Curtsies & Conspiracies (Finishing School #2)

by Gail Carriger


Miss Temminnick. Miss Plumleigh-Teignmott. With me, please, ladies.”

Sophronia glanced up from her household sums. She was glad of the distraction. She was convinced she was miscalculating the purchase of the three most deadly flower arrangements. Does one need four fully grown foxgloves for decorating a dinner table for six guests? Or is it six foxgloves to kill four fully grown guests?

Unfortunately, what Sophronia saw when she looked up did not fill her with confidence. Lady Linette stood at the front of the class wearing an austere expression that clashed with her copious yellow curls and a bonnet covered with drooping silk lilacs. She was wearing a good deal of face paint and a purple-and-jade plaid dress of immense proportions. It was neither her expression nor her location at the front of the class that made Sophronia nervous. It was the fact that she was present in this class, for this was Sister Mathilde Herschel-Teape’s lesson on domestic accounting. Sophronia and her age-group were to go to Lady Linette after tea, for drawing room music and subversive petit fours.

“This decade, Miss Temminnick!”

Dimity was already standing next to Lady Linette. Sophronia’s friend gestured her forward with a hand hidden to one side of her skirt. Ordinarily, it was Dimity daydreaming and Sophronia having to chivy her along.

Sophronia leapt to her feet. “Apologies, Lady Linette. I was so very absorbed. Foxglove quantities can be most illuminating.”

“Very good, Miss Temminnick. An excuse couched in terms of academic interest. Nevertheless, we must be away.”

For most of Sophronia’s six-month sojourn at Mademoiselle Geraldine’s Finishing Academy for Young Ladies of Quality, lessons had never been interrupted. Not even when flywaymen attacked. Young ladies of quality stayed in class in times of strife. Certainly no student had been removed from one teacher’s purview by another teacher. That was quite rude!

Then over the last month, starting with the dratted Monique, every one of Sophronia’s fellows had systematically been taken away by Lady Linette in just such a manner. They returned traumatized and silent. All Sophronia’s skills, many of them learned at Mademoiselle Geraldine’s, had been put to figuring this out. To no avail. Even her particular friends, Sidheag and Agatha, wouldn’t explain what had happened when Lady Linette absconded with them.

Sister Mattie was unperturbed by the interruption, sitting placidly in her mock religious attire behind a wide desk surrounded by potted plants and bottles of deadly poison (or tea concentrate, one never knew which). Sister Mattie was a bit of mystery; her preference for a simulated nun’s habit—wide-skirted and to the current fashion, with a wimple partly configured like a bonnet—remained unexplained. The girls saw her as a nice sort of mystery and one of the more benign teachers, so they mostly respected her eccentric choice of dress.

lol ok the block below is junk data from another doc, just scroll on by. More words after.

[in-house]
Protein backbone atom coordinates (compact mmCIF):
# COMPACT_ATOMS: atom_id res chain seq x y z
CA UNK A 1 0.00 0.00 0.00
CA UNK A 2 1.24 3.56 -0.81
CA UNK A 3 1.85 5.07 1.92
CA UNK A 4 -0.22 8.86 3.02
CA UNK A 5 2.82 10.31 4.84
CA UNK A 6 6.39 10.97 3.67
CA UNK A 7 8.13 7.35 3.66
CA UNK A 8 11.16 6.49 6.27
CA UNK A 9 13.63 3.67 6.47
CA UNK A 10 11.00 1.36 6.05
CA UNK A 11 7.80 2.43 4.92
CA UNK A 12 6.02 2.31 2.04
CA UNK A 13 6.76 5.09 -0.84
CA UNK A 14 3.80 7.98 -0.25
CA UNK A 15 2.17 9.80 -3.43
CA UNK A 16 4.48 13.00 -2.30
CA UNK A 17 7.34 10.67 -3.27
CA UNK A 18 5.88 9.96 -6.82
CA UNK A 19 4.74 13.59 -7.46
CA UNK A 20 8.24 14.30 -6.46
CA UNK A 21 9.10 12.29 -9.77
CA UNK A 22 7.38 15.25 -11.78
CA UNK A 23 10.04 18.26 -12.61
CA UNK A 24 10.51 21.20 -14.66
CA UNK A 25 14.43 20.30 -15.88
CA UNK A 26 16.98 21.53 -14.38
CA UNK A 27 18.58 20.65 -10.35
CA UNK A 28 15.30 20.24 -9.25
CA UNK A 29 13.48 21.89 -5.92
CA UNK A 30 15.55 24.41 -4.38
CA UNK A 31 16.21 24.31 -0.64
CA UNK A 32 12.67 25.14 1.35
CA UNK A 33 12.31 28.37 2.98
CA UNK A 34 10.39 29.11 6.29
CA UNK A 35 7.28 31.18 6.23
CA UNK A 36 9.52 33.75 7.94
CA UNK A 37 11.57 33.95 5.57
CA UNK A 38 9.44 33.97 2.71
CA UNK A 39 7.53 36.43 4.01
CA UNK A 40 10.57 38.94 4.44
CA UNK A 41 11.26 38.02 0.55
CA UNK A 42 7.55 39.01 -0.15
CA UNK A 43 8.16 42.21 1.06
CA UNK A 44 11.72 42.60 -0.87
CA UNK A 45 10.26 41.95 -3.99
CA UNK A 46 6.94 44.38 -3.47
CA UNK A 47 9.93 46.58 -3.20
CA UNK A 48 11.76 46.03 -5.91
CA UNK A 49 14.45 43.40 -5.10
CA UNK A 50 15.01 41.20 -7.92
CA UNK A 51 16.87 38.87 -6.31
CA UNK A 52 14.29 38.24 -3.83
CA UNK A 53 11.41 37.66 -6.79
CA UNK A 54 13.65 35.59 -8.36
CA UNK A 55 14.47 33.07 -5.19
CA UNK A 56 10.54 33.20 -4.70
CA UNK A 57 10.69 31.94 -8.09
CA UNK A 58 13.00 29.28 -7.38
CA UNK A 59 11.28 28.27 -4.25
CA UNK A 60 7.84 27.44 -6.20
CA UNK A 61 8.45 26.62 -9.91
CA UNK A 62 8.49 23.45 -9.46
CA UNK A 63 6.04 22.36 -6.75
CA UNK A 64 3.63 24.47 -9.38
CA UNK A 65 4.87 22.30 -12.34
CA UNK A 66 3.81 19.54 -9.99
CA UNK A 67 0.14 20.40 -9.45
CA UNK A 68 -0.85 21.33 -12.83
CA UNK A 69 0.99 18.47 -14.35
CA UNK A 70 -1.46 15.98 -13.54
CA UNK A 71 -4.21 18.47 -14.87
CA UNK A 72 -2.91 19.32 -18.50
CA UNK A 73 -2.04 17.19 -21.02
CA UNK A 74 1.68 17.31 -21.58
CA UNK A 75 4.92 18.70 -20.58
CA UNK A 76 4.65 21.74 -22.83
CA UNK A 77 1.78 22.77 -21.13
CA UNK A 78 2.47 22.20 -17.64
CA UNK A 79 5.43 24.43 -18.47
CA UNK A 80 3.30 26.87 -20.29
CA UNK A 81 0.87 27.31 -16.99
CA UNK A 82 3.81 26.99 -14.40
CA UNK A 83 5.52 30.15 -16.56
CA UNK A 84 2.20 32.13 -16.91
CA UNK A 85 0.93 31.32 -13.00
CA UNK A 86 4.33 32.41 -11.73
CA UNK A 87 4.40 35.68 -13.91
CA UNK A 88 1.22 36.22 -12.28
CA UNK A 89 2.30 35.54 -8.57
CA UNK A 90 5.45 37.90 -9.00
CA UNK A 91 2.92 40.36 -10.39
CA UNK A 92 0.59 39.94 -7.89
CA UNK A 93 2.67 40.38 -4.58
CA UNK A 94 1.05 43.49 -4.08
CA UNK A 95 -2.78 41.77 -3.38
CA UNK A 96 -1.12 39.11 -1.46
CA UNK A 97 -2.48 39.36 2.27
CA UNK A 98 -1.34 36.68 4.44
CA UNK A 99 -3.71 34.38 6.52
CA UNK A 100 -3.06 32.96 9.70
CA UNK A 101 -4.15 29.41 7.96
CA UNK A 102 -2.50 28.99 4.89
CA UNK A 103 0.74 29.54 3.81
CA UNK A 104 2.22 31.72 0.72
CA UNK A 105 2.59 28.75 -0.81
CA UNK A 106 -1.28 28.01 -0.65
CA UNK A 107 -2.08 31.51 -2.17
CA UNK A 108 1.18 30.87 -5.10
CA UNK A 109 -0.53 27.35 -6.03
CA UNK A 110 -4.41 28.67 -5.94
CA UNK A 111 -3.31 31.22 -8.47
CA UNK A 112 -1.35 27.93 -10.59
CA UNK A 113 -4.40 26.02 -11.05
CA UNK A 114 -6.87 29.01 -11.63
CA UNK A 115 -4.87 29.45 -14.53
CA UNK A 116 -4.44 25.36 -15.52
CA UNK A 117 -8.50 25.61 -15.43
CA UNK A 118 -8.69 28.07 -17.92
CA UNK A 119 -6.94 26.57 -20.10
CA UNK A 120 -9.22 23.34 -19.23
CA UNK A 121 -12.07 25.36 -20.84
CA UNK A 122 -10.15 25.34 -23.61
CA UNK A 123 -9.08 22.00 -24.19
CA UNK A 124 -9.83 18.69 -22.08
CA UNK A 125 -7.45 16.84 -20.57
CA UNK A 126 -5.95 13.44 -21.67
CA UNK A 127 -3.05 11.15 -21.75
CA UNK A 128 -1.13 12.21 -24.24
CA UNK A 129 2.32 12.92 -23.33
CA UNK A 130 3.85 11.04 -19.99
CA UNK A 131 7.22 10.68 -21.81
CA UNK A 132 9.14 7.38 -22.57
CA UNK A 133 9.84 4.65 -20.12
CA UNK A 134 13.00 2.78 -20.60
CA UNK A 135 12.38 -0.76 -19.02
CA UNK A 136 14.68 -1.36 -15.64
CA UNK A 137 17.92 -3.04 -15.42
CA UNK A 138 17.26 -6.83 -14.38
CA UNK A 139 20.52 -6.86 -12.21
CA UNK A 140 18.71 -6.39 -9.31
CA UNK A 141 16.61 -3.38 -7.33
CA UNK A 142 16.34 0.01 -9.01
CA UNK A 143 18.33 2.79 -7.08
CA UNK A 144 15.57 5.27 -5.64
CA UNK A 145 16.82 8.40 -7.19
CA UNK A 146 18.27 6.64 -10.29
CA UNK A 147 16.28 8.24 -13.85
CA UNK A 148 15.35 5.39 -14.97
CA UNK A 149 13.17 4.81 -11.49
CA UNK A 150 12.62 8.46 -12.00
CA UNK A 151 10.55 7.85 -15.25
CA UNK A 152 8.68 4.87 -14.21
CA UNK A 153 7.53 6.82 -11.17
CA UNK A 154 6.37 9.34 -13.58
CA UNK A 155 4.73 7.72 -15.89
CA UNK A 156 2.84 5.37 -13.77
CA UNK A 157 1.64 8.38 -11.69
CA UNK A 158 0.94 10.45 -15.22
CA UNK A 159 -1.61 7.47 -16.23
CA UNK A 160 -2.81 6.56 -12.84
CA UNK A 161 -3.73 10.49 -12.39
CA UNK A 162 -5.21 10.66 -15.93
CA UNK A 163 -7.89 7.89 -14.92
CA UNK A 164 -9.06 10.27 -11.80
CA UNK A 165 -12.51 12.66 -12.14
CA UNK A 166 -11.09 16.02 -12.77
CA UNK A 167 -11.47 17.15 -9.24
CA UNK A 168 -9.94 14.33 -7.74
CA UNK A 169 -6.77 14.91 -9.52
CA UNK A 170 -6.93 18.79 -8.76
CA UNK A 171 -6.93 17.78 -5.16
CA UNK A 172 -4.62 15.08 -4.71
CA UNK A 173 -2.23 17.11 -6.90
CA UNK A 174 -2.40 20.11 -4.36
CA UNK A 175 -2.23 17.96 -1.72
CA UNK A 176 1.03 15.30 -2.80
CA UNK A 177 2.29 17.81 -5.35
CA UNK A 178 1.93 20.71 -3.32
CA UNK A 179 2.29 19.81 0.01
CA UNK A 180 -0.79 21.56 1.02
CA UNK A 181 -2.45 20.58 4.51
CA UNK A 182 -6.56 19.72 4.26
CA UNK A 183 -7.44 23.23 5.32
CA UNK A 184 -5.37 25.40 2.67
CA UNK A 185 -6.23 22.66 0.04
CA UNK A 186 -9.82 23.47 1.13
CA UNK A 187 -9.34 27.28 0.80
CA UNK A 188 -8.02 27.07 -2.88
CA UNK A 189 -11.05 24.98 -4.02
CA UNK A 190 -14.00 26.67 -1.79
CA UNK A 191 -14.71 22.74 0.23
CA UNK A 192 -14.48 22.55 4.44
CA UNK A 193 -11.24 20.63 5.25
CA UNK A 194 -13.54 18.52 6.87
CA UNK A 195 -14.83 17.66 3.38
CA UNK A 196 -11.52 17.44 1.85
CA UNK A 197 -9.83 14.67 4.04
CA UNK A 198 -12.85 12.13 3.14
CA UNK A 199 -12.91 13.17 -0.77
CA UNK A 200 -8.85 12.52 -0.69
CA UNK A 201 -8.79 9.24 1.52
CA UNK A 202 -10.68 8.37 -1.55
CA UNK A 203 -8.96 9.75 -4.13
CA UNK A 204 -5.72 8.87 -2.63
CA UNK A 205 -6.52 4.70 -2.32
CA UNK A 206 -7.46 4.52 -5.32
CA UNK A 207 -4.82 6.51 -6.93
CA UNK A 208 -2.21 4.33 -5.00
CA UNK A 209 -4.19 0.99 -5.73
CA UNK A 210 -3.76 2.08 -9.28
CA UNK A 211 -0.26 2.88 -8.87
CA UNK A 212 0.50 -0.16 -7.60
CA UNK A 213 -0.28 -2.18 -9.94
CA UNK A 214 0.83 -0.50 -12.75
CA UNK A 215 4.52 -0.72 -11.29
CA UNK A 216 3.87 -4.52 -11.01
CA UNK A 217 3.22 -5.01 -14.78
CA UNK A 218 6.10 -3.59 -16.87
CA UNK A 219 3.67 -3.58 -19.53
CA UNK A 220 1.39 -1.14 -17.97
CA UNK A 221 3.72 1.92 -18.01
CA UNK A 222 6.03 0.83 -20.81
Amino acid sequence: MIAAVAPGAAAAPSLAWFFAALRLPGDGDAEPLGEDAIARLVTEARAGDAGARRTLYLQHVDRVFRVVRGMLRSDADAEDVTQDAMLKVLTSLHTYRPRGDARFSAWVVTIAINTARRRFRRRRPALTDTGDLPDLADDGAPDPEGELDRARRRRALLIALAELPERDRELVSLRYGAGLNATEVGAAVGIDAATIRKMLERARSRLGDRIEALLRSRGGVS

Sophronia’s fellow students were looking on with wide eyes. Sidheag and Agatha tensed sympathetically. Monique and Preshea sat with arms crossed and ill-contained delight on their faces.

Sophronia wended her way though the plush chairs and rolltop writing desks to the front, where she curtsied before Lady Linette. It was a perfectly executed curtsy, not too deep, with a slight tilt to her head but not enough to seem obsequious.

Sister Mattie said kindly, “I shouldn’t worry, Miss Temminnick. I’m certain you’ll do very well.”

“Follow me, please, ladies,” snapped Lady Linette.

“Good luck!” Agatha said quietly. Agatha rarely spoke, so it had to be something serious.

Sophronia sidled up next to Dimity. The hallway was hardly big enough to accommodate two ladies in full day gowns side by side. Their multiple skirts smushed together. Neither minded the wrinkles as they linked arms for comfort. Mademoiselle Geraldine’s Finishing Academy was housed in a massive airship that looked like three dirigibles crammed together. Its corridors twisted and turned in a noodlelike manner. Sometimes the passageways led up stairs or out onto balconies. Most of the time, they simply got darker, lit by gas lamps that looked like upside-down parasols. Whatever attire the corridors had been designed to accommodate, proper lady’s dress was not one of them.

Lady Linette led them toward the upper squeak decks. These open-air decks sat under the massive balloons that kept the academy afloat and adrift over Dartmoor. It was an odd place to be headed at this time of day. Dimity’s hand on Sophronia’s arm tightened.

The two girls swung to flatten themselves against the wall, like a hinged gate, so a maid mechanical could roll past. Its face was a mosaic of gears instead of the metal masks worn by most menials. It had a white pinafore over its conical body and gave the impression of busy superciliousness.